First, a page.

holding that if the prosecution proffers an out-of-court statement of a child witness pursuant to statute, before the prosecution rests, "the court shall, at the request of either party, cause the alleged victim to take the stand shall then inform the jury that it is the court who has called the child as a witness, and that both parties have the opportunity to examine the child"Summary of this case from State v. Apilando
DECIDED JUNE 19, 1987. RECONSIDERATION DENIED JULY 29, 1987.
Interlocutory appeal. Fayette Superior Court. Before Judge Miller.
Austin E. Catts, Robert G. Rubin, for appellant.
Johnnie L. Caldwell, Jr., District Attorney, J. David Fowler, J.
Thomas Morgan, Assistant District Attorneys, for appellee.
The appellant, Geary Alan Sosebee, was indicted on charges of sexually abusing his five-year-old daughter. He moved in limine to exclude incriminating hearsay statements which had been made by his daughter, but the trial court denied his motion. We granted Sosebee's interlocutory application. On appeal, the issue is whether the Child Hearsay Statute, OCGA § 24-3-16 (eff. July 1, 1986), which allows the state to use a child's out-of-court statements without requiring the state to call the child as a witness, unconstitutionally infringes upon a defendant's Sixth Amendment right to confront witnesses.
The state alleges that the appellant committed the crimes for which he has been indicted between September 1, 1985, and April 12, 1986. Three indictments were returned on September 9, 1986. They charge appellant with one count of child molestation; two counts of aggravated sodomy; one count of rape; and one count of incest. Appellant filed his motion in limine on September 22, 1986. The motion was heard on October 16, 1986, and was denied on October 17. On October 17 the superior court granted a certificate of immediate review, and on November 4, 1986, we granted the application for interlocutory review. On November 12, 1986, appellant filed his notice of appeal, and on December 2 the record was docketed in this court. The appeal was orally argued on February 9, 1987.
OCGA § 24-3-16 provides that "[a] statement made by a child under the age of 14 years describing any act of sexual contact or physical abuse performed with or on the child by another is admissible in evidence by the testimony of the person or persons to whom made if the child is available to testify in the proceedings and the court finds that the circumstances of the statement provide sufficient indicia of reliability." By its terms, this statute allows the prosecution to satisfy its burden of proof under certain circumstances by introducing the alleged victim's hearsay declarations without putting the victim on the stand. The statute does not, however, specify all the implications of the phrase, "if the child is available to testify in the proceedings." More particularly, it is unclear whether the legislature intended to require the defendant to call the child as a defense witness in order to exercise his right of confrontation. We think it is unlikely that this was the legislative intent, since it is possible that jurors could resent the defendant for forcing the child to take the stand and undergo cross-examination. Absent a clear directive from the legislature, we are reluctant to require the defendant to bear this onus, especially since a reasonable alternative construction of the statute exists.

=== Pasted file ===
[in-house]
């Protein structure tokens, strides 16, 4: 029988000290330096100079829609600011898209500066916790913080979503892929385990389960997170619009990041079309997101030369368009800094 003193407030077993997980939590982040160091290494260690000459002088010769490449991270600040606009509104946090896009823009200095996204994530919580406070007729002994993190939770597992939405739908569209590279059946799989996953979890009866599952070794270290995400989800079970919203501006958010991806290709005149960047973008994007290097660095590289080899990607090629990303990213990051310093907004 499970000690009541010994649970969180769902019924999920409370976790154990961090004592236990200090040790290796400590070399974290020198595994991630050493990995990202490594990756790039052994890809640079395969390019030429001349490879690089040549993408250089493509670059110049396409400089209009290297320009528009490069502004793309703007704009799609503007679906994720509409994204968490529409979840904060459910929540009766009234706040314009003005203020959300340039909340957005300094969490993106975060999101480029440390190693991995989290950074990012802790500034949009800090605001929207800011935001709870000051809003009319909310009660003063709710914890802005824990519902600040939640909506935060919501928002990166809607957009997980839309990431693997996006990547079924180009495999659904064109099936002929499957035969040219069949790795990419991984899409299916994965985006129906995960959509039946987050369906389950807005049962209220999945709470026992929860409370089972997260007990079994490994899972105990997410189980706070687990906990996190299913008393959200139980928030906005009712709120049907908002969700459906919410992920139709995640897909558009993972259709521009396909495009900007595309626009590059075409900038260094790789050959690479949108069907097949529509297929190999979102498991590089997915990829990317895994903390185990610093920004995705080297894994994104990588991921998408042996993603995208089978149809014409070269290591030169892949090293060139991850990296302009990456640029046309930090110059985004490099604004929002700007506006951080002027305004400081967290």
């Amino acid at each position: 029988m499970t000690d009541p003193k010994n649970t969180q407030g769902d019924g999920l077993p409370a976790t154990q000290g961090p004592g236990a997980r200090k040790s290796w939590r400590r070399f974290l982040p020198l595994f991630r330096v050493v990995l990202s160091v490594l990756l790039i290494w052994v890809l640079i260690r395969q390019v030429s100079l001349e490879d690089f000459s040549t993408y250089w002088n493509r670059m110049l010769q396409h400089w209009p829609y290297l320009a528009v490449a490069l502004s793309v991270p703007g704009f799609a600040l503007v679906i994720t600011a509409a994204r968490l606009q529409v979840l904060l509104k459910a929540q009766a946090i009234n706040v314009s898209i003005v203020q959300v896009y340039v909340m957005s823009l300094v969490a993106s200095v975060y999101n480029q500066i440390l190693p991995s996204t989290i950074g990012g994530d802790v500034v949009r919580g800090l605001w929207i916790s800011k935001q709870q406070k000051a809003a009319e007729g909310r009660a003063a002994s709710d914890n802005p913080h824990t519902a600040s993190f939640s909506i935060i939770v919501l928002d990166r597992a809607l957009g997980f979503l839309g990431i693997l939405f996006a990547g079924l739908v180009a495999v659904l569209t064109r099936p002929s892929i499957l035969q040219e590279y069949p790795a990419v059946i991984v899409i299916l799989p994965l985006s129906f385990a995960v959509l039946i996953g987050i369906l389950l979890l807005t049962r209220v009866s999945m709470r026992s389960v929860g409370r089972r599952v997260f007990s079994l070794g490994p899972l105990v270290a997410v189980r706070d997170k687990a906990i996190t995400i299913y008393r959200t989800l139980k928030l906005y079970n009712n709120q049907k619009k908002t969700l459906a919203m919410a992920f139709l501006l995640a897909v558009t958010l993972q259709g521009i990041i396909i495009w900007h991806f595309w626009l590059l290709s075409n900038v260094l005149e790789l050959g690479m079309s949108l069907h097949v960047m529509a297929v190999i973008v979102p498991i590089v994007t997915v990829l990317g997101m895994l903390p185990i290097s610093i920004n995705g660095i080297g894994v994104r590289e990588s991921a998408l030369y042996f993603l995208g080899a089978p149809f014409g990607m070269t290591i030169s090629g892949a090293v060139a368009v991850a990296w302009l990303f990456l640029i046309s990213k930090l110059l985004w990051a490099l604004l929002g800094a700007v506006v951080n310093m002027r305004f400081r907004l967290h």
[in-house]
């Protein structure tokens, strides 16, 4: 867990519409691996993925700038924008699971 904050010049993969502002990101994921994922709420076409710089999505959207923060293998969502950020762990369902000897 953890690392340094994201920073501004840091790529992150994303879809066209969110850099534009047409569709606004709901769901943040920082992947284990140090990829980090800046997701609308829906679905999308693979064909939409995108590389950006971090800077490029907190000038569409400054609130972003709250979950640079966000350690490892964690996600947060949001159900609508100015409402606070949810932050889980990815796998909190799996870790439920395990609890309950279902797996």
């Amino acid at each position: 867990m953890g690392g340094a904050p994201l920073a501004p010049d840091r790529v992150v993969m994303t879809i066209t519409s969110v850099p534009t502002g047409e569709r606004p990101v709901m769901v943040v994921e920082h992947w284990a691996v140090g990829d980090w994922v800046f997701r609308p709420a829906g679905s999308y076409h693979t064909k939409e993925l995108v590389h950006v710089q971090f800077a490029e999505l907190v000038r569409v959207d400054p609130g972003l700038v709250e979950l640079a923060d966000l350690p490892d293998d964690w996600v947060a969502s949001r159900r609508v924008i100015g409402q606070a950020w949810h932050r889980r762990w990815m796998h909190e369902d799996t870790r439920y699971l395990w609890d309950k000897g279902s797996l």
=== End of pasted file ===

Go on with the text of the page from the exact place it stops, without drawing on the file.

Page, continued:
We therefore hold that if the prosecution invokes the Child Hearsay Statute to introduce out-of-court declarations by the alleged victim, the court shall do as follows: Before the state rests, the court shall, at the request of either party, cause the alleged victim to take the stand. The court shall then inform the jury that it is the court who has called the child as a witness, and that both parties have the opportunity to examine the child. The court shall then allow both parties to examine and cross-examine the child as though the Child Hearsay Statute has not been invoked.
Our construction of § 24-3-16 moots the appellant's constitutional arguments. Accordingly, we find that the trial court correctly denied the motion in limine. On remand, the court is directed to conduct the trial in a manner consistent with OCGA § 24-3-16, as interpreted by this court.
Judgment affirmed, with directions. All the Justices concur, except Marshall, C. J., who dissents.